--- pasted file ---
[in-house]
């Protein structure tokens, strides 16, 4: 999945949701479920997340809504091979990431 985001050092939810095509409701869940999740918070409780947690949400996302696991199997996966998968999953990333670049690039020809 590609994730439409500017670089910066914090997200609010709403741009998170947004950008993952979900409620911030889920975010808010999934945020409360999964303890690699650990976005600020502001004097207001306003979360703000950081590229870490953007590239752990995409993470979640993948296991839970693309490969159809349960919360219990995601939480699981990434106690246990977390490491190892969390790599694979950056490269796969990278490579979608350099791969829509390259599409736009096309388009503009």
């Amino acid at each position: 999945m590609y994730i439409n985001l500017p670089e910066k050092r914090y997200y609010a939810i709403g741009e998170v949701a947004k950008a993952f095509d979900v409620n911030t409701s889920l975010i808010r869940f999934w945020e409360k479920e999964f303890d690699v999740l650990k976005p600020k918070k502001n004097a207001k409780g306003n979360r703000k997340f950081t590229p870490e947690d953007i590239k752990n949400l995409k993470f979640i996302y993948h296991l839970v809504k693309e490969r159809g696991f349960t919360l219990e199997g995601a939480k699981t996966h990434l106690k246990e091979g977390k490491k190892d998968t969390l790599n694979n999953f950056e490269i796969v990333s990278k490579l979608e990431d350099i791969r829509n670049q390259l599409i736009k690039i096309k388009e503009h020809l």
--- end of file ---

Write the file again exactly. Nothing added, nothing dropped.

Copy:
[in-house]
């Protein structure tokens, strides 16, 4: 999945949701479920997340809504091979990431 985001050092939810095509409701869940999740918070409780947690949400996302696991199997996966998968999953990333670049690039020809 590609994730439409500017670089910066914090997200609010709403741009998170947004950008993952979900409620911030889920975010808010999934945020409360999964303890690699650990976005600020502001004097207001306003979360703000950081590229870490953007590239752990995409993470979640993948296991839970693309490969159809349960919360219990995601939480699981990434106690246990977390490491190892969390790599694979950056490269796969990278490579979608350099791969829509390259599409736009096309388009503009």
């Amino acid at each position: 999945m590609y994730i439409n985001l500017p670089e910066k050092r914090y997200y609010a939810i709403g741009e998170v949701a947004k950008a993952f095509d979900v409620n911030t409701s889920l975010i808010r869940f999934w945020e409360k479920e999964f303890d690699v999740l650990k976005p600020k918070k502001n004097a207001k409780g306003n979360r703000k997340f950081t590229p870490e947690d953007i590239k752990n949400l995409k993470f979640i996302y993948h296991l839970v809504k693309e490969r159809g696991f349960t919360l219990e199997g995601a939480k699981t996966h990434l106690k246990e091979g977390k490491k190892d998968t969390l790599n694979n999953f950056e490269i796969v990333s990278k490579l979608e990431d350099i791969r829509n670049q390259l599409i736009k690039i096309k388009e503009h020809l």